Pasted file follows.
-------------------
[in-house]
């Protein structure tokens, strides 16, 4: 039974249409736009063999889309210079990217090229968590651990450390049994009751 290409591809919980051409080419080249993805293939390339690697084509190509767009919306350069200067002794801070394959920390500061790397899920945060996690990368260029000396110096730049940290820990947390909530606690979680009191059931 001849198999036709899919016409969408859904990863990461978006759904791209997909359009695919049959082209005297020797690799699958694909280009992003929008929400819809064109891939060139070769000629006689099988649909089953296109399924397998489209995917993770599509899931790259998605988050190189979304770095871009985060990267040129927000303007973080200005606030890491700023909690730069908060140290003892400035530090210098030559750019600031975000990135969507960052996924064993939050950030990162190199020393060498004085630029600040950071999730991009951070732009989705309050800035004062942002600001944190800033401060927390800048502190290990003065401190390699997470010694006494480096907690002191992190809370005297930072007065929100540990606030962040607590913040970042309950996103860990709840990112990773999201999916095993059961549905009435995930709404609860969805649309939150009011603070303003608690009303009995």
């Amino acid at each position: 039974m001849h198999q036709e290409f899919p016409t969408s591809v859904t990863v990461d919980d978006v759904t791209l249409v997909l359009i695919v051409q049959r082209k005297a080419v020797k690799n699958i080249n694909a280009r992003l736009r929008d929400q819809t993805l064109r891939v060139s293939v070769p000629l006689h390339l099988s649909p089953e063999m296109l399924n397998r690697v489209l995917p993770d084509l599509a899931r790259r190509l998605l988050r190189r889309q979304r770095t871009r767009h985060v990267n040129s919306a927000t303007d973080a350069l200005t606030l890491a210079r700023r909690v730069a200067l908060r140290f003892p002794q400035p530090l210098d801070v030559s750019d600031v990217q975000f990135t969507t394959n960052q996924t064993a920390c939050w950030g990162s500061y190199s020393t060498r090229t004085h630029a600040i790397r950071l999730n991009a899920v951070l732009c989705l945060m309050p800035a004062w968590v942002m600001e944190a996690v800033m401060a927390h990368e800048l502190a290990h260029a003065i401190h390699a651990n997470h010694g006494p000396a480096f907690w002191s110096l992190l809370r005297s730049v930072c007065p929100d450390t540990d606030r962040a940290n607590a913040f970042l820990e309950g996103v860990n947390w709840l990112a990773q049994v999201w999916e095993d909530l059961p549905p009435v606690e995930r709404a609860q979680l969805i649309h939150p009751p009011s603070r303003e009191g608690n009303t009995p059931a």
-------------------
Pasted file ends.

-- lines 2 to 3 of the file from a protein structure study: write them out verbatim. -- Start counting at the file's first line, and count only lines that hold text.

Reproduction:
């Protein structure tokens, strides 16, 4: 039974249409736009063999889309210079990217090229968590651990450390049994009751 290409591809919980051409080419080249993805293939390339690697084509190509767009919306350069200067002794801070394959920390500061790397899920945060996690990368260029000396110096730049940290820990947390909530606690979680009191059931 001849198999036709899919016409969408859904990863990461978006759904791209997909359009695919049959082209005297020797690799699958694909280009992003929008929400819809064109891939060139070769000629006689099988649909089953296109399924397998489209995917993770599509899931790259998605988050190189979304770095871009985060990267040129927000303007973080200005606030890491700023909690730069908060140290003892400035530090210098030559750019600031975000990135969507960052996924064993939050950030990162190199020393060498004085630029600040950071999730991009951070732009989705309050800035004062942002600001944190800033401060927390800048502190290990003065401190390699997470010694006494480096907690002191992190809370005297930072007065929100540990606030962040607590913040970042309950996103860990709840990112990773999201999916095993059961549905009435995930709404609860969805649309939150009011603070303003608690009303009995």
């Amino acid at each position: 039974m001849h198999q036709e290409f899919p016409t969408s591809v859904t990863v990461d919980d978006v759904t791209l249409v997909l359009i695919v051409q049959r082209k005297a080419v020797k690799n699958i080249n694909a280009r992003l736009r929008d929400q819809t993805l064109r891939v060139s293939v070769p000629l006689h390339l099988s649909p089953e063999m296109l399924n397998r690697v489209l995917p993770d084509l599509a899931r790259r190509l998605l988050r190189r889309q979304r770095t871009r767009h985060v990267n040129s919306a927000t303007d973080a350069l200005t606030l890491a210079r700023r909690v730069a200067l908060r140290f003892p002794q400035p530090l210098d801070v030559s750019d600031v990217q975000f990135t969507t394959n960052q996924t064993a920390c939050w950030g990162s500061y190199s020393t060498r090229t004085h630029a600040i790397r950071l999730n991009a899920v951070l732009c989705l945060m309050p800035a004062w968590v942002m600001e944190a996690v800033m401060a927390h990368e800048l502190a290990h260029a003065i401190h390699a651990n997470h010694g006494p000396a480096f907690w002191s110096l992190l809370r005297s730049v930072c007065p929100d450390t540990d606030r962040a940290n607590a913040f970042l820990e309950g996103v860990n947390w709840l990112a990773q049994v999201w999916e095993d909530l059961p549905p009435v606690e995930r709404a609860q979680l969805i649309h939150p009751p009011s603070r303003e009191g608690n009303t009995p059931a």